Less diversity in AI research

As AI labs become beholden to the interests of investors and big tech companies, they may be incentivized to focus more on research with direct commercial applications. This focus could come at the expense of other areas of research that might not yield commercial results in the short term, yet could provide long-term breakthroughs for computing science, industries, and humanity.

The commercialization of AI research is evident in the news coverage of research labs, which is becoming increasingly focused on their valuations and revenue generation. This is a far cry from their original mission to advance the frontiers of science in a way that serves humanity and reduces the risks and harms of AI. 

Achieving this goal requires research across a range of fields, some of which might take years or even decades of effort. For example, deep learning became mainstream in the early 2010s, but was the culmination of decades of efforts by several generations of researchers who persisted in an idea that was, until recently, mostly ignored by investors and the commercial sector.

The current environment risks overshadowing these other areas of research that might provide promising results in the longer term. Big tech companies are also more likely to fund research on AI techniques that rely on huge datasets and compute resources, which will give them a clear advantage over smaller players.

Brain drain toward big tech

The growing interest in commercial AI will push big tech companies to leverage their wealth to draw the limited AI talent pool toward their own organizations. Big tech companies and the AI labs they fund can offer stellar salaries to top AI researchers, a luxury that non-profit AI labs and academic institutions can’t afford.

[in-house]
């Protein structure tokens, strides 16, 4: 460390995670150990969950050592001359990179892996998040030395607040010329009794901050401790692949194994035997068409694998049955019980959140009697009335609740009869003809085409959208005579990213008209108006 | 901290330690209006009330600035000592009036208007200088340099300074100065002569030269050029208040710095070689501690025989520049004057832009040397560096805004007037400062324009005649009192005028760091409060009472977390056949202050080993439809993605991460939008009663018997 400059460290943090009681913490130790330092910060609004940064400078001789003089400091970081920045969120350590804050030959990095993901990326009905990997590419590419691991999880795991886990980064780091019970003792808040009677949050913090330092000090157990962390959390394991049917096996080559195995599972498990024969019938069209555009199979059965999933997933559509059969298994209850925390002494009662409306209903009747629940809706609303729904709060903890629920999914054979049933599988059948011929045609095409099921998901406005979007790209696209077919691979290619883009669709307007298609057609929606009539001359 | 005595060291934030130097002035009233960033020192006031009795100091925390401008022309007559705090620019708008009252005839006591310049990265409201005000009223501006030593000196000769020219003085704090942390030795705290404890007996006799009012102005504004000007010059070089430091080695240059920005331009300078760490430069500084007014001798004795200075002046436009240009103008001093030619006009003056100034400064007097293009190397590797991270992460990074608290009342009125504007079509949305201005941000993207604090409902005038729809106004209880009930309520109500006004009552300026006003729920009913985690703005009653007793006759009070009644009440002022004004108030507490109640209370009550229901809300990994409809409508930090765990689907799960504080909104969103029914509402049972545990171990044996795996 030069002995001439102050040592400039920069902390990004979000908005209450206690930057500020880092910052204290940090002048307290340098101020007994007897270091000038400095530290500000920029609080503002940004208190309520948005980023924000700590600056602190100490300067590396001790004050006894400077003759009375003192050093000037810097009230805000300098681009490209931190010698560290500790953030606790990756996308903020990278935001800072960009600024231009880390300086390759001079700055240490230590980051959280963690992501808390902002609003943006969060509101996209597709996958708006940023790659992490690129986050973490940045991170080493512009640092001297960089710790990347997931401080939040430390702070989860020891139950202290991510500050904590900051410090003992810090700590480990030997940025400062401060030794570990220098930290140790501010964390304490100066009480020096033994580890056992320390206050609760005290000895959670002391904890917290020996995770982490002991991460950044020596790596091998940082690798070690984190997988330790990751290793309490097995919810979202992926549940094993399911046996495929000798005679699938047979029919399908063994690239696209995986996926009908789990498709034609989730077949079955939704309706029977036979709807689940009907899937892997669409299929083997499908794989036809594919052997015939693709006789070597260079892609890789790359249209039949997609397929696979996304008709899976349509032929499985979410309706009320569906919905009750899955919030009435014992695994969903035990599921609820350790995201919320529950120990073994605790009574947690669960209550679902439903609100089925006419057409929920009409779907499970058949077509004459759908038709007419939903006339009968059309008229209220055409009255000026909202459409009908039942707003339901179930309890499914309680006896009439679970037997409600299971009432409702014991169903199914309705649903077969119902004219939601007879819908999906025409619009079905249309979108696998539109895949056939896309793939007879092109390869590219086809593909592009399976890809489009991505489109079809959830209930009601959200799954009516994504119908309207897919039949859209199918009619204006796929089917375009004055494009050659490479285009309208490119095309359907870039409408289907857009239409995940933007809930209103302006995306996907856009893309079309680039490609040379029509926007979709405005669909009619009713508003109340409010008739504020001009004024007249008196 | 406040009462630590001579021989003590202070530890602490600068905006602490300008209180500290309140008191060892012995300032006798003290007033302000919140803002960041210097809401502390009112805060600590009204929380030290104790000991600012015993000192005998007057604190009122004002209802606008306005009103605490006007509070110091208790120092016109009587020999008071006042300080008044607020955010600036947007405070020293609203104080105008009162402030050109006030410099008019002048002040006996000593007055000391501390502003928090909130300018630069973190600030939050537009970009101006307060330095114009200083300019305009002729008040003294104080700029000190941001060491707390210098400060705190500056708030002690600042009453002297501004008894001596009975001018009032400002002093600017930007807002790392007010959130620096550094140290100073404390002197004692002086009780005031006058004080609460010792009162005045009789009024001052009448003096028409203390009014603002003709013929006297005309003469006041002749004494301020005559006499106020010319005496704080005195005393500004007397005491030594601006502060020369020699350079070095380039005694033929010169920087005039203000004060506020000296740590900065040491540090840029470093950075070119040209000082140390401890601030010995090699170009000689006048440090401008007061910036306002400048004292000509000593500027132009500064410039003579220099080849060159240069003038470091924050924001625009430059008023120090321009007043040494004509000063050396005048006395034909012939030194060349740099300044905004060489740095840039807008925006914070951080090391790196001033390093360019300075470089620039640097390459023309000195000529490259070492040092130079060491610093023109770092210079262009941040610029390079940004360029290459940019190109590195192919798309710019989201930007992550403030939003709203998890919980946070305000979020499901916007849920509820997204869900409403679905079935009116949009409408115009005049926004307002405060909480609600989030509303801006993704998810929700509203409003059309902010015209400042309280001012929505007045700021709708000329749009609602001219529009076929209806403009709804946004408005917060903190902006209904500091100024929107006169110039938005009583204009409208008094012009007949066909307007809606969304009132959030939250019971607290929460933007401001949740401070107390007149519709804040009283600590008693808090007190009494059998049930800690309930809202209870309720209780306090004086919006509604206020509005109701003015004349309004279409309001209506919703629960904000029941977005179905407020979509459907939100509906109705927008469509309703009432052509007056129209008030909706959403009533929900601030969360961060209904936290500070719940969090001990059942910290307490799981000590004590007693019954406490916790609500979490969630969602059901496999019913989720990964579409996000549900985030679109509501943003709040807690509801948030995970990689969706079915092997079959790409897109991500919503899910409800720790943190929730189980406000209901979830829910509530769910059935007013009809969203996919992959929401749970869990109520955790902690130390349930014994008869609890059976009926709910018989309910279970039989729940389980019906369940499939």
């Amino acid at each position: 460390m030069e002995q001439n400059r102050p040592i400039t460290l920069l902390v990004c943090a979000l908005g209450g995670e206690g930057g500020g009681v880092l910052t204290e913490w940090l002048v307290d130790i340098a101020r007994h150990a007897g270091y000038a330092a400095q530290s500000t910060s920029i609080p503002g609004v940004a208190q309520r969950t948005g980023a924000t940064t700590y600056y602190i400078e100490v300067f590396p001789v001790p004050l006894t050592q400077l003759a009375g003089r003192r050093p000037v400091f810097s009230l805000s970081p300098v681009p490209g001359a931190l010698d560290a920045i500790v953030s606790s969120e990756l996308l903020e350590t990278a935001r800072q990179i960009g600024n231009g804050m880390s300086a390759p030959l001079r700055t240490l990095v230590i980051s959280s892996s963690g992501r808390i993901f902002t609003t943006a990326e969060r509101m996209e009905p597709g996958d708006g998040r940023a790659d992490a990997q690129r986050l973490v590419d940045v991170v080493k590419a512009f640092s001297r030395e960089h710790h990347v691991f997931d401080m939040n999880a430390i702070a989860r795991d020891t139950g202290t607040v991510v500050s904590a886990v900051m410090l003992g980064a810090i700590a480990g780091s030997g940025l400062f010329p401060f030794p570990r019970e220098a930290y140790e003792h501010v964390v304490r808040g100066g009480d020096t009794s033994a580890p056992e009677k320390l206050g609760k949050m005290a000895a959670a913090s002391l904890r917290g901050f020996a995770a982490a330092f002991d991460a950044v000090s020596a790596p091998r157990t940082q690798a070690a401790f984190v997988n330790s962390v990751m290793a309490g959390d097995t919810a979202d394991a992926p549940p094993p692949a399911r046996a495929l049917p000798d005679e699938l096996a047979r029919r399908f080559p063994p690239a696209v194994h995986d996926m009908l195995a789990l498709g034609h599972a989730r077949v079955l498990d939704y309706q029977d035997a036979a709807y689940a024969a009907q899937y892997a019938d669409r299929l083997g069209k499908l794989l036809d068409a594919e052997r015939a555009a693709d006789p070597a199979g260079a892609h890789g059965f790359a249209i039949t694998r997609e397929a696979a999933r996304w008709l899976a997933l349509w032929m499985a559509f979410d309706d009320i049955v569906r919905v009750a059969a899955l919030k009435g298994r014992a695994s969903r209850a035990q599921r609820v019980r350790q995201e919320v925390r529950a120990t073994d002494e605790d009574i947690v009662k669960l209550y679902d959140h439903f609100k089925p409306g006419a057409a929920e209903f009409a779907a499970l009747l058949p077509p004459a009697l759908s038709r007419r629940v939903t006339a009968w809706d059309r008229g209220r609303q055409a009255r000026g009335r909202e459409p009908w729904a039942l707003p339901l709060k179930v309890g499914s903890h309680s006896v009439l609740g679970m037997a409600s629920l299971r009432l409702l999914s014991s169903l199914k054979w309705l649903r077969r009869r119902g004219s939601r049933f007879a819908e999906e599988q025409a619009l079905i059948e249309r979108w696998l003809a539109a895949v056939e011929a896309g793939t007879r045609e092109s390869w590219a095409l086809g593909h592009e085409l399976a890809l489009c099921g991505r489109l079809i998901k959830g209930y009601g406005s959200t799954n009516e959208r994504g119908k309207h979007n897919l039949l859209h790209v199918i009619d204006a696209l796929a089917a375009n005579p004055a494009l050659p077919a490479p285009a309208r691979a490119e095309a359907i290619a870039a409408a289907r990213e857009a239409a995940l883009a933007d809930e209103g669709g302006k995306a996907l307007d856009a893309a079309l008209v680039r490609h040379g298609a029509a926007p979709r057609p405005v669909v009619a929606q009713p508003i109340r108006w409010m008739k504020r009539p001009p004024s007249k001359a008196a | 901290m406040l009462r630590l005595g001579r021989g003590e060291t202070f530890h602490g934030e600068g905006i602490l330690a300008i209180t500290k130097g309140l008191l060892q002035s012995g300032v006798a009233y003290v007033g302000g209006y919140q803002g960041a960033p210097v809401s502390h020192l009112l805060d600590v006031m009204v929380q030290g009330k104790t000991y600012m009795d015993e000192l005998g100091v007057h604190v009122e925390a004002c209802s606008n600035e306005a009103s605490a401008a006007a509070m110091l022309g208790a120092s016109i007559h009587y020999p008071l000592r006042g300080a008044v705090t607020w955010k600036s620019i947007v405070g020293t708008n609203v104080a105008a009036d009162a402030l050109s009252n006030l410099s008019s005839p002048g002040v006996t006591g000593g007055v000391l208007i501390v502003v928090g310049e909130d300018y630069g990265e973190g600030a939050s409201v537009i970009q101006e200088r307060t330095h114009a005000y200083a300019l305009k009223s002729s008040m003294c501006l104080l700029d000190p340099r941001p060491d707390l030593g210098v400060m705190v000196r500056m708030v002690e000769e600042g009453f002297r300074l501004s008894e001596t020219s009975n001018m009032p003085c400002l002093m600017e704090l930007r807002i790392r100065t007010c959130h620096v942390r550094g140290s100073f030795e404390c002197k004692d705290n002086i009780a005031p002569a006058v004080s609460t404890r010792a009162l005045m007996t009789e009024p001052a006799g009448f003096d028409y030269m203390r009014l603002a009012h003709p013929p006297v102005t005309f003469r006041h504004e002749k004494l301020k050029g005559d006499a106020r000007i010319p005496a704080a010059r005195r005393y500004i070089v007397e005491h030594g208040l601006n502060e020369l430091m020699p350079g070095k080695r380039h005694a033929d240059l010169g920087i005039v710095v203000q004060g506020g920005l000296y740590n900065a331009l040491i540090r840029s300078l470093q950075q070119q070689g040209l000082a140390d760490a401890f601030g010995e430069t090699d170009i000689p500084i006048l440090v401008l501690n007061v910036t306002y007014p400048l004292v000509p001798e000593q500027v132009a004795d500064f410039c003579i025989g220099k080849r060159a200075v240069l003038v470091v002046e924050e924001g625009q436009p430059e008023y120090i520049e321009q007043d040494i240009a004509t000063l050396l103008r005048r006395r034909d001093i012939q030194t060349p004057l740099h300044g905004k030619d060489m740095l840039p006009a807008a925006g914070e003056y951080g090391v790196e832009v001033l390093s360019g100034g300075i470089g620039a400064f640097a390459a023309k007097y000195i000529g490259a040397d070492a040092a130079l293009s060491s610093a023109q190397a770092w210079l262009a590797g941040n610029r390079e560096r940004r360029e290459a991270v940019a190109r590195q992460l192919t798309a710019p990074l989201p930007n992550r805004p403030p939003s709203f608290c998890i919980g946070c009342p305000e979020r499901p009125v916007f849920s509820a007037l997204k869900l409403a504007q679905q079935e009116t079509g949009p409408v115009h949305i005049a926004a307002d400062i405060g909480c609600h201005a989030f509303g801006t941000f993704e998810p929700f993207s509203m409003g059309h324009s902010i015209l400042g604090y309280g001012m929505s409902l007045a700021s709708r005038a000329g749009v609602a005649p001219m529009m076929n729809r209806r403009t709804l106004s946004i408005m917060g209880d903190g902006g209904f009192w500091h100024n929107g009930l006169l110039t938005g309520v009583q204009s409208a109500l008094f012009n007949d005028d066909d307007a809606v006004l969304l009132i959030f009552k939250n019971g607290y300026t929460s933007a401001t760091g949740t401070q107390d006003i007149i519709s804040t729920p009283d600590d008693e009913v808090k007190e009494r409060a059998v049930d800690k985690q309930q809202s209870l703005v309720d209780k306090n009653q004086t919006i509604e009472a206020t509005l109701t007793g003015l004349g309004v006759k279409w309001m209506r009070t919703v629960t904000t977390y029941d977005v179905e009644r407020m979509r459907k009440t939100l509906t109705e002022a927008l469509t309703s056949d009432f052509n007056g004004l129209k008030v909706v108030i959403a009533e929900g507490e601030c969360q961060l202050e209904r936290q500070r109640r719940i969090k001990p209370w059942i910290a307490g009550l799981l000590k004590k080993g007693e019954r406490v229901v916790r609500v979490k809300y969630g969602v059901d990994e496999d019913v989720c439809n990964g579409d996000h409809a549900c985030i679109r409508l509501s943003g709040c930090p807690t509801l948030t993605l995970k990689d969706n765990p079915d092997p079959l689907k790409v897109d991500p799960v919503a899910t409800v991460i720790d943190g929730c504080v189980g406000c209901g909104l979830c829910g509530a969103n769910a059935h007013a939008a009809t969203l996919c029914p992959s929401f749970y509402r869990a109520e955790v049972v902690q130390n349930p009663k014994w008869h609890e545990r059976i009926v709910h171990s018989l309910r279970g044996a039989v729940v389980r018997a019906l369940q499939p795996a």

While not every researcher is interested in working with for-profit organizations, many will be drawn to these organizations, which will again come at the cost of AI research that has scientific value but little commercial use. It will also centralize power within a few very wealthy companies and make it very difficult for startups to compete for AI talent.

Silver linings

As the AI arms race between big tech reshapes the AI research landscape, not everything is gloomy. The open-source community has been making impressive progress in parallel with closed-source AI services. There is now a full range of open-source language models that come in different sizes and can run on custom hardware, from cloud-hosted GPUs to laptops. 

Techniques such as parameter-efficient fine-tuning (PEFT) enable organizations to customize LLMs with their own data with very small budgets and datasets. There is also promising research in areas other than language models, such as liquid neural networks by MIT scientists, which provide promising solutions to some of the fundamental challenges of deep learning, including lack of interpretability and the need for huge training datasets. At the same time, the neuro-symbolic AI community continues to work on new techniques that might provide promising results in the future. 

It will be interesting to see how the research community adapts to the shifts caused by the accelerating generative AI gold rush of big tech.

VentureBeat’s mission is to be a digital town square for technical decision-makers to gain knowledge about transformative enterprise technology and transact. Discover our Briefings.

Source link